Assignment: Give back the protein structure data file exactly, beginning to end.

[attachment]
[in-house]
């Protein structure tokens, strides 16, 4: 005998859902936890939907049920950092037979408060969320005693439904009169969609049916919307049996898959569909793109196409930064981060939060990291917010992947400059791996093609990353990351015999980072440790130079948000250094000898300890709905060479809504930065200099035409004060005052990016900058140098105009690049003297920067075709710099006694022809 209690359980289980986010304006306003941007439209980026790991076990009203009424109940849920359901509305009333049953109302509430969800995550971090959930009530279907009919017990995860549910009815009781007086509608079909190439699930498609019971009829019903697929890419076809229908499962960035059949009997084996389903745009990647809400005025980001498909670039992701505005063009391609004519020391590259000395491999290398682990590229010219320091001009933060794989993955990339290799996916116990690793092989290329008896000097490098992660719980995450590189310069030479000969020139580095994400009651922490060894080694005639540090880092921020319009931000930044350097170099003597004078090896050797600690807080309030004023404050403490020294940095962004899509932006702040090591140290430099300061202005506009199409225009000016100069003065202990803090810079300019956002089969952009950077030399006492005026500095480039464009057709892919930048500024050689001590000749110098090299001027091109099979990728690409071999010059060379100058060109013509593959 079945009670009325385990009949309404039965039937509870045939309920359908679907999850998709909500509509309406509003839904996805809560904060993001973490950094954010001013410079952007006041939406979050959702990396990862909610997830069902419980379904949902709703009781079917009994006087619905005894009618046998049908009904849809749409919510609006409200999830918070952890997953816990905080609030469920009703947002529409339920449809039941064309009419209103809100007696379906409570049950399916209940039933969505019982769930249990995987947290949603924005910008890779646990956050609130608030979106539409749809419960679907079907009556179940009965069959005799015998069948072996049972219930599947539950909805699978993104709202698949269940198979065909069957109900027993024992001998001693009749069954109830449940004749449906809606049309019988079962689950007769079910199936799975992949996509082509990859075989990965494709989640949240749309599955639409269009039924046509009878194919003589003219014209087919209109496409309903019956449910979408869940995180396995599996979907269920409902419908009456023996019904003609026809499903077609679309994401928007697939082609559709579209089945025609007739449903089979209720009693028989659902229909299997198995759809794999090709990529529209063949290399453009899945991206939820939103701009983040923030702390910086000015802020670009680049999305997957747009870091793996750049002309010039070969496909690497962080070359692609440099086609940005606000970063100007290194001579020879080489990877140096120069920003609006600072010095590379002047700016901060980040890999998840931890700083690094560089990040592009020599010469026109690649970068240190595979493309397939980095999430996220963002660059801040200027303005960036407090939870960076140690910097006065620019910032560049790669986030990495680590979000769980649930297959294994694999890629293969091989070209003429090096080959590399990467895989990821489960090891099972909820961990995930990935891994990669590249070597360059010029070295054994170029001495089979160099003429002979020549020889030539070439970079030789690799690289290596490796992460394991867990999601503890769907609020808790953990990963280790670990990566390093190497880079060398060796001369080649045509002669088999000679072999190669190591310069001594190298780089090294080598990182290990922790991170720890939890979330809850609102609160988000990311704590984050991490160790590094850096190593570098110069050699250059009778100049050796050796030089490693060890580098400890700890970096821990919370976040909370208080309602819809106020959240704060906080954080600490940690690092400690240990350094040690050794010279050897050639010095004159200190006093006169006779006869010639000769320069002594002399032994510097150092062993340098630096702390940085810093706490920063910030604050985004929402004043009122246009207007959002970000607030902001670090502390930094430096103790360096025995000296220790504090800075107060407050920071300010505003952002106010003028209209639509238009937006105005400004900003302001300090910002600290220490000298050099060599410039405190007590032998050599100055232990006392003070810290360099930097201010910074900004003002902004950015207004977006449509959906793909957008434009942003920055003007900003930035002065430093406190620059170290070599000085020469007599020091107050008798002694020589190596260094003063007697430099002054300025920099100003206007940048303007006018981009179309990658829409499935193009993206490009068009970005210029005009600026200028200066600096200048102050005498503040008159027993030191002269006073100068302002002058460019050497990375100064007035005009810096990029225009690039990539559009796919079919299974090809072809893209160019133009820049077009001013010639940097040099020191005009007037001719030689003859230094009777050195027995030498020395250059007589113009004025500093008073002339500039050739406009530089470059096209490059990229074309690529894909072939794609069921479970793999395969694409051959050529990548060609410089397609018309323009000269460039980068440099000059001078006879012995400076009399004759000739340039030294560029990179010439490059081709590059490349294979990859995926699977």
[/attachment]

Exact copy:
[in-house]
């Protein structure tokens, strides 16, 4: 005998859902936890939907049920950092037979408060969320005693439904009169969609049916919307049996898959569909793109196409930064981060939060990291917010992947400059791996093609990353990351015999980072440790130079948000250094000898300890709905060479809504930065200099035409004060005052990016900058140098105009690049003297920067075709710099006694022809 209690359980289980986010304006306003941007439209980026790991076990009203009424109940849920359901509305009333049953109302509430969800995550971090959930009530279907009919017990995860549910009815009781007086509608079909190439699930498609019971009829019903697929890419076809229908499962960035059949009997084996389903745009990647809400005025980001498909670039992701505005063009391609004519020391590259000395491999290398682990590229010219320091001009933060794989993955990339290799996916116990690793092989290329008896000097490098992660719980995450590189310069030479000969020139580095994400009651922490060894080694005639540090880092921020319009931000930044350097170099003597004078090896050797600690807080309030004023404050403490020294940095962004899509932006702040090591140290430099300061202005506009199409225009000016100069003065202990803090810079300019956002089969952009950077030399006492005026500095480039464009057709892919930048500024050689001590000749110098090299001027091109099979990728690409071999010059060379100058060109013509593959 079945009670009325385990009949309404039965039937509870045939309920359908679907999850998709909500509509309406509003839904996805809560904060993001973490950094954010001013410079952007006041939406979050959702990396990862909610997830069902419980379904949902709703009781079917009994006087619905005894009618046998049908009904849809749409919510609006409200999830918070952890997953816990905080609030469920009703947002529409339920449809039941064309009419209103809100007696379906409570049950399916209940039933969505019982769930249990995987947290949603924005910008890779646990956050609130608030979106539409749809419960679907079907009556179940009965069959005799015998069948072996049972219930599947539950909805699978993104709202698949269940198979065909069957109900027993024992001998001693009749069954109830449940004749449906809606049309019988079962689950007769079910199936799975992949996509082509990859075989990965494709989640949240749309599955639409269009039924046509009878194919003589003219014209087919209109496409309903019956449910979408869940995180396995599996979907269920409902419908009456023996019904003609026809499903077609679309994401928007697939082609559709579209089945025609007739449903089979209720009693028989659902229909299997198995759809794999090709990529529209063949290399453009899945991206939820939103701009983040923030702390910086000015802020670009680049999305997957747009870091793996750049002309010039070969496909690497962080070359692609440099086609940005606000970063100007290194001579020879080489990877140096120069920003609006600072010095590379002047700016901060980040890999998840931890700083690094560089990040592009020599010469026109690649970068240190595979493309397939980095999430996220963002660059801040200027303005960036407090939870960076140690910097006065620019910032560049790669986030990495680590979000769980649930297959294994694999890629293969091989070209003429090096080959590399990467895989990821489960090891099972909820961990995930990935891994990669590249070597360059010029070295054994170029001495089979160099003429002979020549020889030539070439970079030789690799690289290596490796992460394991867990999601503890769907609020808790953990990963280790670990990566390093190497880079060398060796001369080649045509002669088999000679072999190669190591310069001594190298780089090294080598990182290990922790991170720890939890979330809850609102609160988000990311704590984050991490160790590094850096190593570098110069050699250059009778100049050796050796030089490693060890580098400890700890970096821990919370976040909370208080309602819809106020959240704060906080954080600490940690690092400690240990350094040690050794010279050897050639010095004159200190006093006169006779006869010639000769320069002594002399032994510097150092062993340098630096702390940085810093706490920063910030604050985004929402004043009122246009207007959002970000607030902001670090502390930094430096103790360096025995000296220790504090800075107060407050920071300010505003952002106010003028209209639509238009937006105005400004900003302001300090910002600290220490000298050099060599410039405190007590032998050599100055232990006392003070810290360099930097201010910074900004003002902004950015207004977006449509959906793909957008434009942003920055003007900003930035002065430093406190620059170290070599000085020469007599020091107050008798002694020589190596260094003063007697430099002054300025920099100003206007940048303007006018981009179309990658829409499935193009993206490009068009970005210029005009600026200028200066600096200048102050005498503040008159027993030191002269006073100068302002002058460019050497990375100064007035005009810096990029225009690039990539559009796919079919299974090809072809893209160019133009820049077009001013010639940097040099020191005009007037001719030689003859230094009777050195027995030498020395250059007589113009004025500093008073002339500039050739406009530089470059096209490059990229074309690529894909072939794609069921479970793999395969694409051959050529990548060609410089397609018309323009000269460039980068440099000059001078006879012995400076009399004759000739340039030294560029990179010439490059081709590059490349294979990859995926699977």